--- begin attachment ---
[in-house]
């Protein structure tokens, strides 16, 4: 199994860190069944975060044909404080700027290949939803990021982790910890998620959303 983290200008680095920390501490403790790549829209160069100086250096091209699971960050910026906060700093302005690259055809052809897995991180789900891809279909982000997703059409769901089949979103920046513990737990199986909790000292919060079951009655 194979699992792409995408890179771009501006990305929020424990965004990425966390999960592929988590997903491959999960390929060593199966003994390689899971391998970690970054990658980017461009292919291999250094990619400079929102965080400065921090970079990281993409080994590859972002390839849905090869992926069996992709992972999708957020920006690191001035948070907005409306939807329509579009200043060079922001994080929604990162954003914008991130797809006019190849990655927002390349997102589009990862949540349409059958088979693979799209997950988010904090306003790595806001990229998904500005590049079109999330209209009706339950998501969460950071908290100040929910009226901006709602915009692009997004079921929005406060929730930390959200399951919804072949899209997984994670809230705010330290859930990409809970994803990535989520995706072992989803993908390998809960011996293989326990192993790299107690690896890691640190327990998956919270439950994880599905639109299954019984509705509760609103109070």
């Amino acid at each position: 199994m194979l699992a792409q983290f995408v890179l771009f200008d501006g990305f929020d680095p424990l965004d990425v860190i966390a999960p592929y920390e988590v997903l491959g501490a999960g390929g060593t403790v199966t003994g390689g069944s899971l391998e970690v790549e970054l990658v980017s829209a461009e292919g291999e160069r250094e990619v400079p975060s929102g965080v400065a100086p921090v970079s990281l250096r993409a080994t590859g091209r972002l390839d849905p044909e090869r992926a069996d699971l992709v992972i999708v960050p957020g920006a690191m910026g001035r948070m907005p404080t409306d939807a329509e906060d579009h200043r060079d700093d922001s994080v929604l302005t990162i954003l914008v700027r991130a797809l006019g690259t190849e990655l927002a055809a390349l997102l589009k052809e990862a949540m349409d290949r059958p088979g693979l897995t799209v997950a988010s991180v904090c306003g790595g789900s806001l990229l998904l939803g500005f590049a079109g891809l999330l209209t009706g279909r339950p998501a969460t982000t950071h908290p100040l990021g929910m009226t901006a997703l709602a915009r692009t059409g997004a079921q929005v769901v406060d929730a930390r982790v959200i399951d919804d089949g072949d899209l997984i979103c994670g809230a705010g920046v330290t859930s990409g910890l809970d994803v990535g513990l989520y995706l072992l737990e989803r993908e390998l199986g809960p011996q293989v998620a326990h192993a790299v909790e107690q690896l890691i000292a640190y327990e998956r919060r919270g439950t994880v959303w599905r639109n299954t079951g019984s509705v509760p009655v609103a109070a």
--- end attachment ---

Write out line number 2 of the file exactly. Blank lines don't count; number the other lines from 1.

């Protein structure tokens, strides 16, 4: 199994860190069944975060044909404080700027290949939803990021982790910890998620959303 983290200008680095920390501490403790790549829209160069100086250096091209699971960050910026906060700093302005690259055809052809897995991180789900891809279909982000997703059409769901089949979103920046513990737990199986909790000292919060079951009655 194979699992792409995408890179771009501006990305929020424990965004990425966390999960592929988590997903491959999960390929060593199966003994390689899971391998970690970054990658980017461009292919291999250094990619400079929102965080400065921090970079990281993409080994590859972002390839849905090869992926069996992709992972999708957020920006690191001035948070907005409306939807329509579009200043060079922001994080929604990162954003914008991130797809006019190849990655927002390349997102589009990862949540349409059958088979693979799209997950988010904090306003790595806001990229998904500005590049079109999330209209009706339950998501969460950071908290100040929910009226901006709602915009692009997004079921929005406060929730930390959200399951919804072949899209997984994670809230705010330290859930990409809970994803990535989520995706072992989803993908390998809960011996293989326990192993790299107690690896890691640190327990998956919270439950994880599905639109299954019984509705509760609103109070």